As a writing exercise, I had my students get a new sparkle crash from the Unicorn Name Generator, do some Google image searches, and poem the results. By the end, I was feeling like the Unicorn Name Generator knows too much about all of us. Is it the NSA? Is it the Poetry Foundation?
Alice Notley’s Unicorn Name:
Raul Zurita’s Unicorn Name:
Neil Young’s Unicorn Name:
In case you’ve missed it, Kent Johnson’s gone after Marjorie Perloff (PDF) for her entry on “Avant-Garde Poetics” in the Princeton Encyclopedia of Poetry and Poetics, 4th ed. Writes Johnson:
[With] exception of a passing reference to the Brazilian brothers Augusto and Haroldo de Campos and their Concretista moment, not a single poet or group outside the Anglo-American/European experience is acknowledged. The entire Iberian Peninsula, even, goes missing!
Among those missing, he argues, are Vicente Huidobro, César Vallejo, Aimé Césaire, Kitasono Katue, Alejandra Pizarnik, and Raúl Zurita—plus he takes a few swipes at Conceptual Poetry and Flarf. Well worth reading.
Dreams for Kurosawa
by Raúl Zurita / translated by Anna Deeny
arrow as aarow , 2012
$10 Buy from arrow as aarow
I would like you to see how I’ve scratched and bent and battered this beautiful book. I have been holding this bark relatively near to my person for almost every day of the past few months. (I don’t go to the wheezy bar or to the co-op or to any grass just outside without some kind of bike bag growing out of my back. It rains on the way. There was an angry spill in August.) Do you think it’s still in a magical shape this way? I do. I thought I might want to write something about Raul Zurita when I got Dreams for Kurosawa in the mail, and I kept waiting for the bones of the poetry to dry out. They still haven’t. They drip on me. “Once again I see the worlds,” says a line in poem simply called #2 that I repeat to myself like tattoo berries.
Being near poetry means clanging mis-remembering and remembering together into brackish jewels. Both make the cardboard around us shine. In the case of Zurita, we have some kind of glimpse of where the lines between a real event and the logical leaps writing causes the brain to take exist. If you are familiar at all with the shapes that pus in and out of Zurita, you know he is a Chilean poet who writes primarily about surviving Augusto Pinochet’s atrocity-ridden coup d’etat in 1973. You know that his life is a circle of hinges burning around the real sadness it was pulped into. “I was seized by the Arauco brigade and before/dying I remembered the worlds” (#2). During the coup, Zurita was detained in the hold of a ship with a thousand others deemed enemies of the new military government. (He was carrying poems at the time, which were thrown into the water by a soldier. Those poems are his book, A Song for His Disappeared Love.) Over 30,000 people are estimated to have been tortured and a little over 3,000 killed during Pinochet’s time at the helm.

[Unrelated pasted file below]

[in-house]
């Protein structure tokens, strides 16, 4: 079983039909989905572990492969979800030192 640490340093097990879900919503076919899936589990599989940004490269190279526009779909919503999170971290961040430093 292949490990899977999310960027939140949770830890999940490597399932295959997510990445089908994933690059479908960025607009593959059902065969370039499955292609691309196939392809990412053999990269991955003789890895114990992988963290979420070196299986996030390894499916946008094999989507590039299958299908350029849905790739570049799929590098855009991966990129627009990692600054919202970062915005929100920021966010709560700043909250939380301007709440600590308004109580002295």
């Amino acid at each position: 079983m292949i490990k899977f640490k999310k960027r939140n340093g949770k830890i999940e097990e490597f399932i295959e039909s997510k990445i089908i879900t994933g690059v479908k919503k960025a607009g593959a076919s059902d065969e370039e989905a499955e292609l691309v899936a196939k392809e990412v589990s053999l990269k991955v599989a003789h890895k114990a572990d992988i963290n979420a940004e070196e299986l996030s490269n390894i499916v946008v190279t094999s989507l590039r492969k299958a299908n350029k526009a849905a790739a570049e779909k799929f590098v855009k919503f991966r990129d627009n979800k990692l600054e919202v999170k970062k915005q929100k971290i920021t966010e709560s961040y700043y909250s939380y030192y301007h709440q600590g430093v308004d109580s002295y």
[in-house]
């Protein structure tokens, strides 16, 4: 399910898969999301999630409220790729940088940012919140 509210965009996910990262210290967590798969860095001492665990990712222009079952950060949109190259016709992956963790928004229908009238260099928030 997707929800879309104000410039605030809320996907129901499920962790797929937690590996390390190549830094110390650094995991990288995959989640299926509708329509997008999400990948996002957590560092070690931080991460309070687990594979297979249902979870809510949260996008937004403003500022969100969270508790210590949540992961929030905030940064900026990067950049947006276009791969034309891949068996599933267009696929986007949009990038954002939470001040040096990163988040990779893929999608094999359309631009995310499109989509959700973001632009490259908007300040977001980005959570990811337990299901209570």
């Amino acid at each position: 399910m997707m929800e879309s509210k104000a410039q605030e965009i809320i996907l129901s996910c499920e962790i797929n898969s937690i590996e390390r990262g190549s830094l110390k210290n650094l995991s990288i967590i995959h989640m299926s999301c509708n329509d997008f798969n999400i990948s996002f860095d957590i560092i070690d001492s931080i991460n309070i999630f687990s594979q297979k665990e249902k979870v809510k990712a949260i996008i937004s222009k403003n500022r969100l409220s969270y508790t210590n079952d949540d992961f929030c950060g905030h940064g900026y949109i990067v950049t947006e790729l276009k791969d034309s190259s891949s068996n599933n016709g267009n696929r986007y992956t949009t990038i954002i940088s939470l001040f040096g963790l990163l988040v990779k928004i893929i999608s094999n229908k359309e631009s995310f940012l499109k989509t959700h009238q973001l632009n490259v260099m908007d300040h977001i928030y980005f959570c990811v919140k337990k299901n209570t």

November 2nd, 2012 / 12:00 pm
Daniel Borzutzky’s The Book of Interfering Bodies opens with a quote from the 9/11 commission report:
It is therefore crucial to find a way of routinizing, even bureaucratizing, the exercise of imagination.
This is how the book begins. This book: a powerful parable about the routinization and bureaucratization of the exercise of imagination. This book: so strongly influenced by Zurita’s poetic and painful experiences. This book: a grostesque fairy tale about poetry and books, where the Poet is small and lethal and Books that contain all the world’s secrets waste away in a wasteland pile of shit.
April 21st, 2011 / 12:47 pm
15. Now Zurita – he said – now that you got in here into our nightmares, through pure verse and guts: can you tell me where my son is?
14. It’s not tough not the solitude, nothing has happened and my sleep rises and falls as usual.
13. Now everyone is fallen except for us the fallen.
12. From there the wind blew across the inexistent pampas and as it settled the massacred faces became visible, Amen.
11. For his disappeared love he went form hole to hole, grave to grave, searching for the eyes that don’t find.
10. Everything dies sucking itself.
It’s hard to keep track of anything if you’re going to AWP, but here’s one I’m making sure not to miss: Raúl Zurita reading and in conversation Friday at Noon in support of his new book from Action Books, Songs for His Disappeared Love. From Johannes: “This is like getting Neruda to the fucking AWP. This guy spent 6 weeks in a shed being tortured following the Pinochet coup.” More info and locations here.
While you’re at it, come by and say hello as a bunch of us from HTMLGiant will be at a monster table chillin.
What other events are worth seeing?